Being a PenTester for Trustwave Spiderlabs, I work with a huge amount of clients ranging from three employees in a garage, to the who's who of the Fortune 100. Over the past few years, I've done hundreds of PenTests and spent countless hours reviewing tests results with clients. Most importantly, I've learned alot about different things a client can do to maximize the value from a PenTest. While its a bit different for everyone, and this is by no means an exhaustive guide, I think the following are some good first steps in preparing for a PenTest:
If you've got messy, unpatched systems floating around, you want to find them before I do. Get on a schedule of scanning your entire environment (both internal and external) at least every quarter. When your scanner finds issues, especially the High / Critical kind - put a plan in place to fix them. Once you get the major issues fixes (machines patched, default credentials changed, etc), then you can move forward with PenTesting.
Lastly, heed the advice of all your prior PenTests. If your tester identified issues last year, and you still haven't addressed all of them, you can be sure they will surface again this time. Don't pay for what you already know; fix those issues!
Define Your Data
To help guide the engagement, its best to clearly define your most critical data. If its for compliance, there is usually a very specific set of data that I am trying to compromise. For example; for a PCI PenTest, I am obviously interested in any form of card data. Work with me to make sure that I understand how you are processing that data, where its stored, and the systems it touches along the way. Maybe its CAD files for an engineering shop, source code for your premier app, or secret banana recipes for a frozen banana stand. I can help you setup the engagement to test your security controls around this set of data. Set some goals, and you will be much happier with the results.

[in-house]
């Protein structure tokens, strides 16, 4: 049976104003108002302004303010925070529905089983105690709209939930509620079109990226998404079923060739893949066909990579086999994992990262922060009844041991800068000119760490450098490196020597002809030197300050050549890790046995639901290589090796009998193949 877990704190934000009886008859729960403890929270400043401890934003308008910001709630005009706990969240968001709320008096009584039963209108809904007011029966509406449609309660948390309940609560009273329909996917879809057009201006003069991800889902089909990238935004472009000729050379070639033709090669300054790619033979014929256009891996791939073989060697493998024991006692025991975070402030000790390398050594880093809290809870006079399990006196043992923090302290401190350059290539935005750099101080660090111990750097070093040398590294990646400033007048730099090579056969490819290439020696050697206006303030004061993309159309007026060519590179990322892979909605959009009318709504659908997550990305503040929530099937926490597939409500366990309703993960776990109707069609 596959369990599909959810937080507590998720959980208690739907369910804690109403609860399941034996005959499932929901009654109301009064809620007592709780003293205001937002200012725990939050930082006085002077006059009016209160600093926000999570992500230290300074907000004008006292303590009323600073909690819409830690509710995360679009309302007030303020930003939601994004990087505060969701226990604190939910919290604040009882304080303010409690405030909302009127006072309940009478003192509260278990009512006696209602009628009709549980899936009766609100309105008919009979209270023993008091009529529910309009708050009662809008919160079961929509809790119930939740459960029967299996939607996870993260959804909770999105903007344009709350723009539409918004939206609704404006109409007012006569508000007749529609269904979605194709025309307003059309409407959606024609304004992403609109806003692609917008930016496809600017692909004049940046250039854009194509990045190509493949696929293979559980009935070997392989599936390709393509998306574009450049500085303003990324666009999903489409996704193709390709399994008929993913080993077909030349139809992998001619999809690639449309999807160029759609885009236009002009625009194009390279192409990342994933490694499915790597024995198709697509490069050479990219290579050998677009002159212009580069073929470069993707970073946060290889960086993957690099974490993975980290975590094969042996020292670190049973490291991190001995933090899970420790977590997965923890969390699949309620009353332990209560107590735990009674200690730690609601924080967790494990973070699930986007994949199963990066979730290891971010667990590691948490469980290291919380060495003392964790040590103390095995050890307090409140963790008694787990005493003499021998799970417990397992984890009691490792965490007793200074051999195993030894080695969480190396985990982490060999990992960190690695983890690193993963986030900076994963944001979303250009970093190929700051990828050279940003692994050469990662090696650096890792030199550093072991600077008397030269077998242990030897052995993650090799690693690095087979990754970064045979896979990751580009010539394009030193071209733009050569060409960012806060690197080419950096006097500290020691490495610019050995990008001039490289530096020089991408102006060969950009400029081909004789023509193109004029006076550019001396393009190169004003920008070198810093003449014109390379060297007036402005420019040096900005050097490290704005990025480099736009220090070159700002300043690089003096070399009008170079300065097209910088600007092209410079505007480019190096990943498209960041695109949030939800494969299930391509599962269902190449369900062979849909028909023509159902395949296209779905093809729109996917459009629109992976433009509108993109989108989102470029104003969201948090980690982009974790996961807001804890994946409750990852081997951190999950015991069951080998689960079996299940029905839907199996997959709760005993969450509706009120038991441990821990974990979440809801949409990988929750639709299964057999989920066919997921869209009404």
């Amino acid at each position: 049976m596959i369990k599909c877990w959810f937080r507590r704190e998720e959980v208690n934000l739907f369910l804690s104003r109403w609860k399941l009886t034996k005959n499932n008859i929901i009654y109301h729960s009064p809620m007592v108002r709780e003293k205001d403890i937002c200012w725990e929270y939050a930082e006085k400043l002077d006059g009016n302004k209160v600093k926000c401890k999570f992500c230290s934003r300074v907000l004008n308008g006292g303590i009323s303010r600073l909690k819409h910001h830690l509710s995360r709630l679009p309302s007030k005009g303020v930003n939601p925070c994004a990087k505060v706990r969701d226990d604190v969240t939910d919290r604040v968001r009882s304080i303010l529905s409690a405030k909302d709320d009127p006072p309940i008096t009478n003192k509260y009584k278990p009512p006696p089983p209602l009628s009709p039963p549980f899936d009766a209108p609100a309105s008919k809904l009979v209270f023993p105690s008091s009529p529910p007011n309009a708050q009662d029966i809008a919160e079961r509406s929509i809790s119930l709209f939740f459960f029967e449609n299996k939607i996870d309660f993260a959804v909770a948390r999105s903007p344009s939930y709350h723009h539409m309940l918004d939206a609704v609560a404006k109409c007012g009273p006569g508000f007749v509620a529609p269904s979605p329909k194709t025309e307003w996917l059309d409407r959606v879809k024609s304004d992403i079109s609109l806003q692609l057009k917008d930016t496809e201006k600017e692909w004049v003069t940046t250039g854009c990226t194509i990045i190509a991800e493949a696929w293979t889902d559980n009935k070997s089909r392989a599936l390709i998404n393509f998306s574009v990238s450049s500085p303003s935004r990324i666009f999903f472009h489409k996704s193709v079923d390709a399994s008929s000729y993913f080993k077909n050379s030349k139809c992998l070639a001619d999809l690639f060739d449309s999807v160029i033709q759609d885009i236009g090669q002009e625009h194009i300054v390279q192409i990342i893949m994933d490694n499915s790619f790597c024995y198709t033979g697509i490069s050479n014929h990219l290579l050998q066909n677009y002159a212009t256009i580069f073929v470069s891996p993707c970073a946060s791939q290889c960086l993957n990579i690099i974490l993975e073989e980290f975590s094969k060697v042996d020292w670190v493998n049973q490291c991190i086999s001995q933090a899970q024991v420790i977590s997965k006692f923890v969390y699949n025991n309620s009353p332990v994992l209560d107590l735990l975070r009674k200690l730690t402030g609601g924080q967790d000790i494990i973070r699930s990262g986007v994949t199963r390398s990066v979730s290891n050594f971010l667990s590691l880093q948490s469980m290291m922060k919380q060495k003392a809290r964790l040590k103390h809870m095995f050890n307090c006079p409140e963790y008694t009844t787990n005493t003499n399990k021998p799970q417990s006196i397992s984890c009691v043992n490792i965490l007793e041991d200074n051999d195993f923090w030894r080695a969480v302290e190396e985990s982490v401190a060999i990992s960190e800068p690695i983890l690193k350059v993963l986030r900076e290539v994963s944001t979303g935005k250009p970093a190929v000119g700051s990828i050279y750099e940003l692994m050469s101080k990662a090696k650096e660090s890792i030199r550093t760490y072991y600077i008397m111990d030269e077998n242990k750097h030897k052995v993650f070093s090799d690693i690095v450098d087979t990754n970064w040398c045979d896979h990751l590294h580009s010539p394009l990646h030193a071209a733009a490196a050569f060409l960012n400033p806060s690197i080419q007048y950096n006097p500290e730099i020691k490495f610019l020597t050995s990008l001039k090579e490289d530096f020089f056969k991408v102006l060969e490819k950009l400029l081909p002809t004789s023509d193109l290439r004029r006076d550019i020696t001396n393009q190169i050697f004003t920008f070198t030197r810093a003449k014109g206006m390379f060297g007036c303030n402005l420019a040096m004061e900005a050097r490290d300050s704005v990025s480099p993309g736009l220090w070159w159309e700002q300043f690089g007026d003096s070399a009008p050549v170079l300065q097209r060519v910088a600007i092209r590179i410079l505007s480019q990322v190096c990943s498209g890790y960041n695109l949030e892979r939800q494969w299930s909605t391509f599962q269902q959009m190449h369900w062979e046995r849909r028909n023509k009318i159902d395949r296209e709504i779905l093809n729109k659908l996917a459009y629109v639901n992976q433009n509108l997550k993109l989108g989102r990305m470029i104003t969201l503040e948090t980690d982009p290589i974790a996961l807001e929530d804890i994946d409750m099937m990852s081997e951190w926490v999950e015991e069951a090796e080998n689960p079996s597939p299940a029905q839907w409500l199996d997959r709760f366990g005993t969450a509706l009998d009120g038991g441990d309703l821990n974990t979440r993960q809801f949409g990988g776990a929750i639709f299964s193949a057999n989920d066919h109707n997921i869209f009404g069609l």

Don't Hide It
Sometimes, all the client wants to focus on is getting a 'clean report'. The focus should be on giving me all the details I need to perform a thorough test. The more I know about your environment, the quicker I can identify issues and see how they can impact your business. Its always better to have me identify these issues for you, rather than a malicious employee. I promise I'll be much nicer about it than they will.
If you know you have vulnerable systems on your network, fix them! Neglecting to tell me about a remote office, a extra DMZ network, or those last few target systems will only degrade the quality of the test. Chances are that I will find it anyways, but the time I spent identifying the issues you already knew about could be better spent finding new stuff.
Disclose Sensitive Systems
Its getting rare these days, but there are still systems out there that don't react well to a simple portscan or can't take a web crawl. If you've got any super sensitive systems hiding out somewhere, let me know about it ahead of time. It will save everyone much pain and suffering.
A good PenTest is a simulation of an actual attack or breach. I want to help you test the security systems you've dropped into place. If you've got a SIEM or central logging solution, see if the testing I'm doing is generating any alerts. If I tried a common password for every one of your 6,000 domain users and you didn't know about it until the report, lets talk about why your SIEM missed it.
Don't be afraid to ask me questions along the way. I'm glad to share every last bit of information I have with you. If you want to know how I did a specific test so you can recreate it, want tool recommendations, or need a little more help to understand a particular issue, just ask. The more open communication we have, the better the test will be for everyone.
So there you have it. Have other questions about prepping for a PenTest? Throw it in the comments.